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Friday, June 14, 2024

UF Student Health Care Center to start distributing free flu shots this morning

The UF Student Health Care Center will host its third annual Free Flu Shots outreach event today.

The event will take place on the front lawn of the SHCC building from 9 a.m. to 3 p.m.

Students will need to bring their Gator 1 Card to get vaccinated.

The first 1,000 vaccinated students will receive free “SHOTS” tank tops and other giveaways.

The SHCC plans to vaccinate as many students as possible before Thanksgiving break. Today, the center hopes to distribute about 1,500 vaccinations.

Catherine A. Seemann, communications coordinator for the SHCC, said after the event, students can still walk in and get vaccinated.

“It draws more attention to flu shot vaccinations, rather than just making an announcement that you can walk in at any time,” Seemann said.

The Centers for Disease Control and Prevention recommend that everyone six months and older get the flu vaccine annually.

UF sport management senior T.J. Endebrock, 21, said his mother and doctor remind him to get a flu shot every year.

“The one year I didn’t get a shot, I got sick,” Endebrock said. “I just want to stay as healthy as possible each year and prevent any illness I can.”

Anthony Dennis, environmental health director for the Alachua County Health Department, said that the Fall season is when typically starts spreading.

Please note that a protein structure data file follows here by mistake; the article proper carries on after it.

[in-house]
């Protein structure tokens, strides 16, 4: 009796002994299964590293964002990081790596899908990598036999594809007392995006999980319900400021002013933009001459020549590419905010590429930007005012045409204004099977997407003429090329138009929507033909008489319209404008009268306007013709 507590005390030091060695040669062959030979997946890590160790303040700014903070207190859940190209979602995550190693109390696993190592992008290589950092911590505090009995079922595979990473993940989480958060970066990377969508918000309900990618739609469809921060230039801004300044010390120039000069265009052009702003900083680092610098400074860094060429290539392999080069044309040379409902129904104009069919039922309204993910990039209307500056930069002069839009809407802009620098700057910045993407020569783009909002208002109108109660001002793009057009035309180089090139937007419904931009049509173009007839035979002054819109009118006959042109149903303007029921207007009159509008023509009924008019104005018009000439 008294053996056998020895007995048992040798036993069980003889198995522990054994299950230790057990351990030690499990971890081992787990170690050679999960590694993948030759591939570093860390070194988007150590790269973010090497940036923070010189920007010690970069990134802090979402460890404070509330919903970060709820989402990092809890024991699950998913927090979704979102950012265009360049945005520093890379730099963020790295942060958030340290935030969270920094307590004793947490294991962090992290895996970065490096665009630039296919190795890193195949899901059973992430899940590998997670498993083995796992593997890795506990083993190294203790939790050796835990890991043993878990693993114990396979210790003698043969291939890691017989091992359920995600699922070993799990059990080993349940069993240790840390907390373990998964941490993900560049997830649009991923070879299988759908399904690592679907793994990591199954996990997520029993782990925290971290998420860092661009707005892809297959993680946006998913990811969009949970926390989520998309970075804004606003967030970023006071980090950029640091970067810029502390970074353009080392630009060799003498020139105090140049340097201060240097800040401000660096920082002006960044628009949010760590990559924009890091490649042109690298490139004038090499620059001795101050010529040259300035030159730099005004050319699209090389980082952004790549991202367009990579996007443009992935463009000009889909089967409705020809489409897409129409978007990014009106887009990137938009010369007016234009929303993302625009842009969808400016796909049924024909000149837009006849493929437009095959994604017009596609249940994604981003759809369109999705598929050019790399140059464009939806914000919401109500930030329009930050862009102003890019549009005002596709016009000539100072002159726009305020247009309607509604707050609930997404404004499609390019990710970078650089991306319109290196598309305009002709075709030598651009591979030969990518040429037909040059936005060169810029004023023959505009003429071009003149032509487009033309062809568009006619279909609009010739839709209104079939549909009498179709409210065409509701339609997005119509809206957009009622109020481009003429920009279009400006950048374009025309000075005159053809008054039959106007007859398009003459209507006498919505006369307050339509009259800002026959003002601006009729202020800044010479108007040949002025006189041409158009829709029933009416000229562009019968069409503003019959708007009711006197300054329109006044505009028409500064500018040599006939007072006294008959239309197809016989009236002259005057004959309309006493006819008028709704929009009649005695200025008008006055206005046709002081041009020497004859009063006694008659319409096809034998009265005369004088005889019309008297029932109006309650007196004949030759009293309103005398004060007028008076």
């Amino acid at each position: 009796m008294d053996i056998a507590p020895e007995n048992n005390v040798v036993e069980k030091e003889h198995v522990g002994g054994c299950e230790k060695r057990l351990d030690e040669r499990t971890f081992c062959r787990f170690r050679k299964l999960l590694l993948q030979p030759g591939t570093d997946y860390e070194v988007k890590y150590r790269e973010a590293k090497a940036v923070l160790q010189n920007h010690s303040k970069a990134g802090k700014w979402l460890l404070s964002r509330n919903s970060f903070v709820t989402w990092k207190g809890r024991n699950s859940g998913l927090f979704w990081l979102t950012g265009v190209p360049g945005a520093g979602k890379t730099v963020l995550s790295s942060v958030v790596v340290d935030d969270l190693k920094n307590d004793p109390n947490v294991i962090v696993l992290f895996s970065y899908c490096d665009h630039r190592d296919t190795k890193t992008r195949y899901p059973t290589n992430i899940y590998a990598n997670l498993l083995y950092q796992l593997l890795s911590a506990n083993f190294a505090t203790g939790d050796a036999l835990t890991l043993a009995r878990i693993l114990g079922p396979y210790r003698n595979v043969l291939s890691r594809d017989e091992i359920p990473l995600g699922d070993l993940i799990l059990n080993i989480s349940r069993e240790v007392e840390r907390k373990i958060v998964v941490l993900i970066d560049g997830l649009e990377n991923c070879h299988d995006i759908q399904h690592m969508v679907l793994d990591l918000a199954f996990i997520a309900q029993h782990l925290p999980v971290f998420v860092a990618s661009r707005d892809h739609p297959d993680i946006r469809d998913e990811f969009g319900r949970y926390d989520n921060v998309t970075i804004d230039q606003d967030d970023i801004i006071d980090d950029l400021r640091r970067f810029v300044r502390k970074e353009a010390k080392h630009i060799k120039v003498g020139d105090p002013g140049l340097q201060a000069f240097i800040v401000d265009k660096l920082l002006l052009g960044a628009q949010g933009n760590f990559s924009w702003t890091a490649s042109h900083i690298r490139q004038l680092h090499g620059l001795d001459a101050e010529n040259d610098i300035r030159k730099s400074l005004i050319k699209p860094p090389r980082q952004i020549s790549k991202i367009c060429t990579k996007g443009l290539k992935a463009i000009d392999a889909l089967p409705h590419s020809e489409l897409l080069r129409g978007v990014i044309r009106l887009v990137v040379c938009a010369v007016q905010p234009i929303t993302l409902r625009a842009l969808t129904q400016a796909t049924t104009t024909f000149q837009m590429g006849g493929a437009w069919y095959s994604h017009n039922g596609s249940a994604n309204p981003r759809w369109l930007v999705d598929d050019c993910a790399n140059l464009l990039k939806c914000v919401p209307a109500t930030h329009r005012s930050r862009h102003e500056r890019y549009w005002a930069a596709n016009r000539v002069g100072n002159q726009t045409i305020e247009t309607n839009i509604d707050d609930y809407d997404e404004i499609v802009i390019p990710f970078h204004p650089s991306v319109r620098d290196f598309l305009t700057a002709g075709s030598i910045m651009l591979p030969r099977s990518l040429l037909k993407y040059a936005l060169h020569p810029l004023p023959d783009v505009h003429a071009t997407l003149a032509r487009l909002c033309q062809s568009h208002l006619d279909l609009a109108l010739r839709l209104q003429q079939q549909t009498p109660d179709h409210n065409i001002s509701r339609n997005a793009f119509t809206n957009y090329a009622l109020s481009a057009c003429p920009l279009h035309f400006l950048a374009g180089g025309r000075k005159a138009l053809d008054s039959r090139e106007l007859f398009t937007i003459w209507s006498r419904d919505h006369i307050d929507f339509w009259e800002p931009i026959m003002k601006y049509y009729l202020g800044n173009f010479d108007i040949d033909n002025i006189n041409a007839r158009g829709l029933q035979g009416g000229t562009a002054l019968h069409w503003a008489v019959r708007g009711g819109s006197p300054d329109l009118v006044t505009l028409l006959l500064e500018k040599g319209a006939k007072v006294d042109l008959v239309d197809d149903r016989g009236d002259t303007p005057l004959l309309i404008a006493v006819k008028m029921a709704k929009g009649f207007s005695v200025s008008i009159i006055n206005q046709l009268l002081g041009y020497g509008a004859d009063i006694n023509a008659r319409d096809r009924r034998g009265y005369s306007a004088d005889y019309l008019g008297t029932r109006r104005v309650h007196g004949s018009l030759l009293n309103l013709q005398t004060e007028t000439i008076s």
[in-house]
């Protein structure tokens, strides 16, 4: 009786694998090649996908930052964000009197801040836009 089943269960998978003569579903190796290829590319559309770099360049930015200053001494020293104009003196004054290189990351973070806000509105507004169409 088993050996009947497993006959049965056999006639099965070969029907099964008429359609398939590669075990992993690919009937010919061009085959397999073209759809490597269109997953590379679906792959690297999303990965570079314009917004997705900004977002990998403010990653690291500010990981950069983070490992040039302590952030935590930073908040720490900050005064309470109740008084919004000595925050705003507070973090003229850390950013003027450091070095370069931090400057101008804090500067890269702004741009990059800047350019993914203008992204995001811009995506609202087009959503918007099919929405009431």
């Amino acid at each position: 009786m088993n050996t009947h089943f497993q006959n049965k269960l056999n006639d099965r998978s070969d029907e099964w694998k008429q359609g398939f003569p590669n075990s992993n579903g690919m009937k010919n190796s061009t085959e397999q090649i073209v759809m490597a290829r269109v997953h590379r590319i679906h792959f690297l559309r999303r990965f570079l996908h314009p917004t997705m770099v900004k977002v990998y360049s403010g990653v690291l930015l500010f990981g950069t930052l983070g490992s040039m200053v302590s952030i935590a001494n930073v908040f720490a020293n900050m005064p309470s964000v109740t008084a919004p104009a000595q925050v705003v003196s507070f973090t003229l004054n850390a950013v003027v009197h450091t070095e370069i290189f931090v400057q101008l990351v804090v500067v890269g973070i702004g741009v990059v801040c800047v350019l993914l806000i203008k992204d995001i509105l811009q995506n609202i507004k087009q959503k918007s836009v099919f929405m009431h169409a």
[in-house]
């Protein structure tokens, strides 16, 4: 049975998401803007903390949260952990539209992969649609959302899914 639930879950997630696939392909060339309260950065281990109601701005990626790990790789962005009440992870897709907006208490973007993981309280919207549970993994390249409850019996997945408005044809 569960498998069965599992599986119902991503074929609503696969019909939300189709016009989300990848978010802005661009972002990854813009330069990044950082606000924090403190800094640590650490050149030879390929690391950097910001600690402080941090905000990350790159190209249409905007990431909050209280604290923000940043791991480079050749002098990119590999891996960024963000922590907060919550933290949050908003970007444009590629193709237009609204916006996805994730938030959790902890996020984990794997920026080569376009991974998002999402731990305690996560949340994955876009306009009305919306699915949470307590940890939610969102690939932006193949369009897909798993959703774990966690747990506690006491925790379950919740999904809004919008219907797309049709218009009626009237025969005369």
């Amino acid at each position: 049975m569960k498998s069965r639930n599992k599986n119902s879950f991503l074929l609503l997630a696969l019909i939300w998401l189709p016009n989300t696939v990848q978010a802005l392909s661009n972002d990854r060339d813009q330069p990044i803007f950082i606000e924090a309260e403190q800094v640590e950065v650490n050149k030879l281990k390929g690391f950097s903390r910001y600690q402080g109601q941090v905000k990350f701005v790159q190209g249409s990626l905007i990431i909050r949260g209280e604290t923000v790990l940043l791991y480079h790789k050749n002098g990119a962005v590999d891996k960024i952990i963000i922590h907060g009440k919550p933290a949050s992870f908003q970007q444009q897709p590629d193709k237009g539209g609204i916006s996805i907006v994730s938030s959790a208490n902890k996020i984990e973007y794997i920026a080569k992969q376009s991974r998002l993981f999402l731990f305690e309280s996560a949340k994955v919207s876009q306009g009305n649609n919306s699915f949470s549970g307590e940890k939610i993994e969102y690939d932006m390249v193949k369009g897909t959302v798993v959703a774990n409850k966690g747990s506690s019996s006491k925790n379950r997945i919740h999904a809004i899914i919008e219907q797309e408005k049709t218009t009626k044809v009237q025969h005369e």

“This is the time of year where we start to see an increase in flu illnesses,” Dennis said. “Therefore, we encourage everyone to get the shot because it’s been proven to prevent and minimize the illness.”

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The Alachua County Health Department will partner with the Alachua Medical Reserve Corps and the SHCC to distribute the FluMist vaccine on campus this month.

The vaccine, which is sprayed through the nose, will be available at the GatorWell main office on Oct. 14, 16, 28 and 30.

According to the U.S. Department of Health and Human Services, the flu vaccine is the best protection against the flu, as well as the H1N1 virus that emerged and became a pandemic in 2009.

“You can be contagious for seven days,” Seemann said. “A couple of the days you may not even have symptoms. The flu shot not only protects you. It protects those around you.”

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